Meters per minute of longitude
Week seven began with a review of what proved to be a challenging quiz 054 064. I then introduced the class to the operating features of the GPS units.
Tuesday I selected a hide out behind maintenance. Intermittent rain had returned on trade wind disturbances, so I opted for an accessible hide.
Mounds of dirt blocked direct lat/long access to my hide, or forced one to go over or around. There is a hole, a swale, behind the dirt hills, and I was able to hunker down under an umbrella in the long grass sufficiently that I could not be seen from the hill top.
Coordinates of the hide.
The students found me in eleven to twelve minutes, really rather quickly. I am wondering if I ought to lay in a two stage process with a relay coordinate out in the bush. That said, maintenance provided shelter from a passing rain shower and provided a place for me to run a question and answer on latitude and longitude.
Gloria Dadius on the surveyor's wheel in the 8:00 section
Laboratory seven was run straight up as per current editions of the text. I did use a conversion table to improve the accuracy of the numbers generated by the surveyor's wheel.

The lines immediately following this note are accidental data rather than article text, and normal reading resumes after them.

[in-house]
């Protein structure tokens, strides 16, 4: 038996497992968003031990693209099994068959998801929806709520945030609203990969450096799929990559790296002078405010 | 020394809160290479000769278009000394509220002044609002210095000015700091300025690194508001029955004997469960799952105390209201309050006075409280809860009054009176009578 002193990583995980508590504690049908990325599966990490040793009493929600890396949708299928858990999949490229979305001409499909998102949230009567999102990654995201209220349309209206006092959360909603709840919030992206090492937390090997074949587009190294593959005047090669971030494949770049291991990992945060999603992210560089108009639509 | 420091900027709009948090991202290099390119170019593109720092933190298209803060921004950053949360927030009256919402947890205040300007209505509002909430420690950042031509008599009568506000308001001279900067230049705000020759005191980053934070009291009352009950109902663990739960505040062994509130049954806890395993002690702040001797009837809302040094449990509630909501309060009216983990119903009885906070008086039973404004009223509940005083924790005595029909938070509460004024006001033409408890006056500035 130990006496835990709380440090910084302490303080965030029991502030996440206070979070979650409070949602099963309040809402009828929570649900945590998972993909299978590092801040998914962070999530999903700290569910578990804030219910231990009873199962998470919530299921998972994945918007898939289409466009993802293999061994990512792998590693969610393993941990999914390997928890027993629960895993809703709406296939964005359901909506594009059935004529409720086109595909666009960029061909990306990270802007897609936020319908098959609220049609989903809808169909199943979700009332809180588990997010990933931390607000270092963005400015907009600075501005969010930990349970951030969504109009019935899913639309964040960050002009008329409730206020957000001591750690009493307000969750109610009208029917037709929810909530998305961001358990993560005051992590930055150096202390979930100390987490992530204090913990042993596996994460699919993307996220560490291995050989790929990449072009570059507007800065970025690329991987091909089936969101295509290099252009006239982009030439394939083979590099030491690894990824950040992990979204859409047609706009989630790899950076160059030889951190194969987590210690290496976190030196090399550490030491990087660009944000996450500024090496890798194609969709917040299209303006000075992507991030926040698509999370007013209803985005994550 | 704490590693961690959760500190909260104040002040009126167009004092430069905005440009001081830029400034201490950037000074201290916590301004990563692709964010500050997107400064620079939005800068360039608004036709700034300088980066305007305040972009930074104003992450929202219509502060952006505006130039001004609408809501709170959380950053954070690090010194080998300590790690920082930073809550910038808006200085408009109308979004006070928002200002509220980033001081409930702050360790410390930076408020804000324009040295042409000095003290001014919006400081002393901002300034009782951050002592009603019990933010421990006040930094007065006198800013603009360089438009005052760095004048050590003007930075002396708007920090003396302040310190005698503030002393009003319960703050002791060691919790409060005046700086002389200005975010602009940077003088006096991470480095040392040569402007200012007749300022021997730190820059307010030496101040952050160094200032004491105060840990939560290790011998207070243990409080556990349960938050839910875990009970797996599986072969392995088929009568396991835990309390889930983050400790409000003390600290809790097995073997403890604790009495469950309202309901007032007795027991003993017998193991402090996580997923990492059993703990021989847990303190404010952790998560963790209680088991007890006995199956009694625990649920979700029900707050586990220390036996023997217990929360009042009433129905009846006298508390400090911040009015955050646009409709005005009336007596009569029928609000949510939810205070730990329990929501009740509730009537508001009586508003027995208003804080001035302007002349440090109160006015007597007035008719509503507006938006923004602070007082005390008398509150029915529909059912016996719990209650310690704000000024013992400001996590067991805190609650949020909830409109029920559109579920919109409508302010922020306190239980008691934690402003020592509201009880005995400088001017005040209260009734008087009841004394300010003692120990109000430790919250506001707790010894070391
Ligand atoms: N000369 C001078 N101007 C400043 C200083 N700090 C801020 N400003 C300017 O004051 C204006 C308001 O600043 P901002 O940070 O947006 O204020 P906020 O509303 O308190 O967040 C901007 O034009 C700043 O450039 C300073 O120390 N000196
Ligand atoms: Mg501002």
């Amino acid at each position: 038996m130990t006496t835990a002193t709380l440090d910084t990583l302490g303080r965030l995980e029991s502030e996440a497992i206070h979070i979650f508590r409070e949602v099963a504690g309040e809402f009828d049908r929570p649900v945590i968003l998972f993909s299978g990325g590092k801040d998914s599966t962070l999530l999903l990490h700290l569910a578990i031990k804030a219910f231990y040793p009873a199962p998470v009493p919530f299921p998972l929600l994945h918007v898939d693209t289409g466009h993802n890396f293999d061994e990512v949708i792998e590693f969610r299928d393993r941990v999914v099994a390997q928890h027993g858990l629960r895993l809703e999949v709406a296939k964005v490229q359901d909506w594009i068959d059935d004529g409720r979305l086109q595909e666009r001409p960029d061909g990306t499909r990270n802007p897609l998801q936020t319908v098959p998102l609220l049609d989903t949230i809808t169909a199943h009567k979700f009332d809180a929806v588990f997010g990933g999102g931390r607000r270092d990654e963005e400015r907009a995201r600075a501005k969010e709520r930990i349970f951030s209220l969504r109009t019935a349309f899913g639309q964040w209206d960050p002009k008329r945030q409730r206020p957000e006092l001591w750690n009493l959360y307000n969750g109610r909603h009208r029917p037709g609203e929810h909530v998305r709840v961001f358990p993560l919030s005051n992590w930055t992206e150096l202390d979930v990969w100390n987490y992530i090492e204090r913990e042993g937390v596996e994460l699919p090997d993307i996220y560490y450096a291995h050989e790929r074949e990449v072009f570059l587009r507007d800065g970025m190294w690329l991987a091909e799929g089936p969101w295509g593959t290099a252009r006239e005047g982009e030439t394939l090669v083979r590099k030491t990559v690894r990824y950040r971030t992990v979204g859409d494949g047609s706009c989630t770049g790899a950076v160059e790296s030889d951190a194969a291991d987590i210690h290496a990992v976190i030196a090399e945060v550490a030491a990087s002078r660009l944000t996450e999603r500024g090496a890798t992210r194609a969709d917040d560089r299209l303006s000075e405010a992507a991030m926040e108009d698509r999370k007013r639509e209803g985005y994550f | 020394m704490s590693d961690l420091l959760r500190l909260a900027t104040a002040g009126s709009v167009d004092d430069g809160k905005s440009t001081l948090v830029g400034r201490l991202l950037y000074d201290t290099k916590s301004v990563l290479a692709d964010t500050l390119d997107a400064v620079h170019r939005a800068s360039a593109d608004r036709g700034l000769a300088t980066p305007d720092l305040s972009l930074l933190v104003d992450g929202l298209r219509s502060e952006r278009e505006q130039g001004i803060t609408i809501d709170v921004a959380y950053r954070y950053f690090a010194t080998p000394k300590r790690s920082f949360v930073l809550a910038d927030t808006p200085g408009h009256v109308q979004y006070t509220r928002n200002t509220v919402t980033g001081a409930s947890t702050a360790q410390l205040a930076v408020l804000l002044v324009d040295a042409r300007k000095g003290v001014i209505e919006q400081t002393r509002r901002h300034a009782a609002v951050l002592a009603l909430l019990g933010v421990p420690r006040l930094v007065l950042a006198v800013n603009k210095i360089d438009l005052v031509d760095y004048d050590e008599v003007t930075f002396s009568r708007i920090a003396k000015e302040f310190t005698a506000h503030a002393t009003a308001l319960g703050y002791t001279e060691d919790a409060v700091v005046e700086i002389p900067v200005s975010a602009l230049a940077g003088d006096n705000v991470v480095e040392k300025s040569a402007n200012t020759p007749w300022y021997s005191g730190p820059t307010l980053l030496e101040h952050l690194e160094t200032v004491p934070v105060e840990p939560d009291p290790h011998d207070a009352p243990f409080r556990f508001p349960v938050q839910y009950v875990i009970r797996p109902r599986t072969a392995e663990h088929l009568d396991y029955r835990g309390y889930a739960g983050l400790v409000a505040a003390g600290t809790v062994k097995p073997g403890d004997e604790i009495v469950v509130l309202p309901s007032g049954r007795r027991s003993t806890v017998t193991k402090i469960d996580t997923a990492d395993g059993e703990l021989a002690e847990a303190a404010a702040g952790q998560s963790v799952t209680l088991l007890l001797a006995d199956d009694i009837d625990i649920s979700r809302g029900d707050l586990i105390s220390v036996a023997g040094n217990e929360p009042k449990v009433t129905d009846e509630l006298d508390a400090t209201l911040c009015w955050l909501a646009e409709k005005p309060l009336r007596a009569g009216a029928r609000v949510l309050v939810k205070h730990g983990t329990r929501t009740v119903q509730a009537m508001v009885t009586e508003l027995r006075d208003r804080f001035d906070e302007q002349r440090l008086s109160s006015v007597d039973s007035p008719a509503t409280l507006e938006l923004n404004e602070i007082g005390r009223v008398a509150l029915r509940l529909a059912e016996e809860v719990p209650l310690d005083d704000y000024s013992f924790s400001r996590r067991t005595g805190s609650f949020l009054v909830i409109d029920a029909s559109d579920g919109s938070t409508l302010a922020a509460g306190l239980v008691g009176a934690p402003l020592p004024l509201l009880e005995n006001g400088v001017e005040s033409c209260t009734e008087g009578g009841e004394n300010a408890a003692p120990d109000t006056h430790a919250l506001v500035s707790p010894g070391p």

Kerley, Gibson, Marcyliza, DeBrum, Simon, Jade, Myreesha, Rennie
This term I had a student run the surveyor's wheel, at 11:00 Liana also had the conversion sheet.
Nancy Washington, Trinia Eliou, Marcyliza Semens
Gloria at a 30 meter mark point
Up around 60 meters, Nancy reads the longitude
Moving on towards 90 meters.
Myreesha Daniel intent on staying on latitude
The morning class naturally fanned out with Nancy on the southern right flank and Simon "Jun" Augustine on the northern left flank.
Tae Shawn Mae Jeanette Ioanis and Simon Augustine Junior
Not a best data practice, but creative